After drafting 12 players over three days, it remains evident that the New York Jets must offer a contract to free agent safety Ed Reed.
Wasting the efforts of a standout front seven, the Jets’ secondary was unsteady and yielded roughly 4,000 yards in the air last autumn.
To strengthen that weak unit, general manager John Idzik acquired badass Calvin Pryor and cornerback Dex McDougle.
Pryor is an utter menace and, provided his shoulder is healed, McDougle could mature into a solid cover man.
Regardless, for the price of a Vernon Gholston jersey, Reed and Rex Ryan should reunite in East Rutherford.
Shortly after inking a three-year deal worth $15 million to become a Texan, the 36-year-old Reed blindsided Houston and underwent minor hip surgery in March 2013 to repair a small labral tear.
The Texans ultimately released Reed eight months later following seven unproductive games as an employee in “Space City.”
On November 14, Reed became a Jet for essentially the veteran minimum.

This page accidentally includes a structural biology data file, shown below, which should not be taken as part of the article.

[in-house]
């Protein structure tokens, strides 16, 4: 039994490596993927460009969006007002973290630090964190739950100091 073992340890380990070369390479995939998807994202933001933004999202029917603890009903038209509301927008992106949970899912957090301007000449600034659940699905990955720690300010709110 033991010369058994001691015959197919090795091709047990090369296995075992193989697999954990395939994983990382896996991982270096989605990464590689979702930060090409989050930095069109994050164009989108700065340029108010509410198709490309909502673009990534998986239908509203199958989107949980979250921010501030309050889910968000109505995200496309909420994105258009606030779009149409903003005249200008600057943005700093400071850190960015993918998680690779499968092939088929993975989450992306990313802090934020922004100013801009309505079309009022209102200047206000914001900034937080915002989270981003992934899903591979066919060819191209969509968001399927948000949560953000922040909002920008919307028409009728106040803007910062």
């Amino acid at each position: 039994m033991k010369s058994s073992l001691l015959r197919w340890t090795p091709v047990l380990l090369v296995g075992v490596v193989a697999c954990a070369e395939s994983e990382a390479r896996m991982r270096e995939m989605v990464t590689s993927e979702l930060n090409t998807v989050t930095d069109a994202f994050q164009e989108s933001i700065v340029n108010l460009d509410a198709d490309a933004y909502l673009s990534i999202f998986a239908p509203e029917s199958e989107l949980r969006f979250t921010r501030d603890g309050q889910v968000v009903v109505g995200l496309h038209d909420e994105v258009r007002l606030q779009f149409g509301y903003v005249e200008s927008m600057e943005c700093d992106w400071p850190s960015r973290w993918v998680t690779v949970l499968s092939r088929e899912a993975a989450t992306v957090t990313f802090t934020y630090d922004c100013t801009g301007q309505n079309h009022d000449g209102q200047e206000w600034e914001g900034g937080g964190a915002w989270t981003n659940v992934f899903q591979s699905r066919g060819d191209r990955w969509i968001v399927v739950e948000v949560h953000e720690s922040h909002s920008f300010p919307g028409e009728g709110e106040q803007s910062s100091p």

Although slowing, graying and gimpy, Reed bolstered Gang Green’s defense and improved the squad’s overall psyche.
An eight-time All-Pro selection that was voted a member of the 2000s NFL All-Decade Team, Reed finished with 22 tackles, 4 passes defended, and 3 interceptions in seven contests as a Jet.
Reed can still produce on the gridiron and the future Hall of Famer would be an ideal mentor for Pryor, McDougle, Dee Milliner and Kyle Wilson.
As the Seattle Seahawks proved in the winter, defense still wins championships and the importance of safeties can’t be understated.
No longer grounded by the league’s 29th ranked offense, the Jets could qualify for the playoffs for the first time since 2010.
To better their chances for takeoff this autumn, John Idzik should call Ed Reed tonight.by